Thursday, April 26, 2012

Palomar Knot

When fishing, breaking your line on a big fish is probably one of the worst feelings. Knowing that the reason you lost that fish could have been your fault in some way. Whether it be tying a bad knot, failing to notice a bad spot in your line, or forgetting to set your drag properly, It's important to minimize these occurrences because those big ones don't come along very often. From my experience, the most common place for your line to fail is at or near the knot, thus having a good knot is key.

The Palomar knot is said to be one of the best knots in fishing. I've always herd this so this week I wanted to do some testing to see if this was true. But first, here is a quick lesson on how to tie the Palomar knot, or at least how I taught myself to tie it.

Start by doubling about 4-6 inches of the line and feeding the created loop through the eye of the bait, hook, or swivel.

The next step is to tie a simple overhand knot with the doubled line. I like to start by wrapping the doubled line around the tip of my index finger creating a loop holding it all together with my thumb. 

Once you have created the loop around your index finger, slide it off your finger and push the line ending loop through the newly created loop.

Next start pulling the overhand knot tight but not all the way.

Now bring the bait, hook, or swivel through the line ending loop.

Finally pull both lines tight making sure that the line ending loop is pulled snug all the way to the knot.

Now on to the line breaking tests. Previously I tested the clinch knot and how various tying variables of the knot effected its strength, I also determined that it may not be the best knot for heavier line. In my testing of the Palomar knot I used the same testing technique of slowly adding weight to a bucket that I used in Clinch Knot Part 2. I tested 4 different variations of the Palomar knot, 6lb test without lubrication, 6lb test with lubrication, 20lb test without lubrication, and 20lb test with lubrication. For lubrication I just used my saliva. For each variation I broke 3 lines to form an average breaking strength.The results were as follows.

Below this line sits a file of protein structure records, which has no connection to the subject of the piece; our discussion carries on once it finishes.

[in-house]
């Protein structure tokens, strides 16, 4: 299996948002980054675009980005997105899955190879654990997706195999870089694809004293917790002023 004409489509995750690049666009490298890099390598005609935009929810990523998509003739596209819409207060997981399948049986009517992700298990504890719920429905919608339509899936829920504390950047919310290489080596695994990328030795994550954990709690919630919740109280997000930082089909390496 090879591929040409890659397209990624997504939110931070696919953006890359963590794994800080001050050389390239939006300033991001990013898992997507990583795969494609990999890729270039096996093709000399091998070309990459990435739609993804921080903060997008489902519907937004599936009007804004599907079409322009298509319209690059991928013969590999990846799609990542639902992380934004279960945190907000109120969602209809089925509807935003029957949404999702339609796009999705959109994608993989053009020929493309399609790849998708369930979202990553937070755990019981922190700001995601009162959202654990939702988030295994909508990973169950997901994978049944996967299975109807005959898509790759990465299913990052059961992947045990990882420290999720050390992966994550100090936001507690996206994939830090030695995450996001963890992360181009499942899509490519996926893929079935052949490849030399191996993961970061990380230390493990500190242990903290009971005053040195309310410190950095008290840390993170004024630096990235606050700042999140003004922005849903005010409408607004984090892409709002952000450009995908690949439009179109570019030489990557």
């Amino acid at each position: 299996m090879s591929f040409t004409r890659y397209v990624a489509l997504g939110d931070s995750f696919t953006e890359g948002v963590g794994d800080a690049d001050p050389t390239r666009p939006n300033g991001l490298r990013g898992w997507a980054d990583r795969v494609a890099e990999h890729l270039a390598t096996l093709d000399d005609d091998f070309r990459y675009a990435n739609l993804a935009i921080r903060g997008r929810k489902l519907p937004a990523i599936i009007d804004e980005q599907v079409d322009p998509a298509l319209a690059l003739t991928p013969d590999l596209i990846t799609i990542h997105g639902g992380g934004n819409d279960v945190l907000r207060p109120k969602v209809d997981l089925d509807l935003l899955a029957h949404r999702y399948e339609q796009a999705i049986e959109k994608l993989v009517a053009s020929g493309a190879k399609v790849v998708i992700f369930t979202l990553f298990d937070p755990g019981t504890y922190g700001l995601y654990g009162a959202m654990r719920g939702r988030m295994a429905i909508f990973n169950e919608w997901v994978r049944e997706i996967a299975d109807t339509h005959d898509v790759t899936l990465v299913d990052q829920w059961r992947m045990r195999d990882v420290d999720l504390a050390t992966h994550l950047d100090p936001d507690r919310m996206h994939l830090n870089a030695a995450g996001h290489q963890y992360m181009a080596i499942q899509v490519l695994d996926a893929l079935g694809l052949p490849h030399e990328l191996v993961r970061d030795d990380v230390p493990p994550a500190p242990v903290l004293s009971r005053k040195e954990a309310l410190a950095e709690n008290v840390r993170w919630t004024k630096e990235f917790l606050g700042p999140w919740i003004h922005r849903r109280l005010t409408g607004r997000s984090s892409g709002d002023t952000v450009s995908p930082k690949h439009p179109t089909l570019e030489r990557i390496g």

6lb no lub. 6lb w/ lub. 20lb no lub. 20lb w/ lub.
5.0lb 7.0lb 23.5lb < 20lb
5.5lb 7.25lb 27.25lb < 20lb
7.0lb 7.25lb 30.00lb 25.25lb

As you can see with the lighter 6lb test, lubrication made all the difference maxing the breaking strength out on all 3 breaks. So with lighter line a properly lubricated Palomar knot proves to be an effective knot. Even so, I still prefer the clinch knot on lighter lines as it is quicker to tie for me and if tied properly can be just as strong.

The 20lb tests were a different story. Rather than the lubrication increasing the strength of the knot, it decreased it. This was because when I applied the lubrication, the knots became difficult to pull tight and did not pull together smoothly. With the larger surface area for the saliva to stick to the line gained too much grip. Maybe I was applying too much saliva, In the future I may re-attempt this test with a lighter coat of saliva applied each time. On a good note, the Palomar knot without lubrication on the 20lb test proved to be much more effective and consistent than the clinch knot.

In conclusion, the Palomar knot does trump the clinch knot in an overall perspective. One big advantage is the fact that there are less variables on tying the knot, like the number of twists applied with the clinch knot. This makes the Palomar knot much more consistent and an excellent knot choice for fishing, especially with heavier line.

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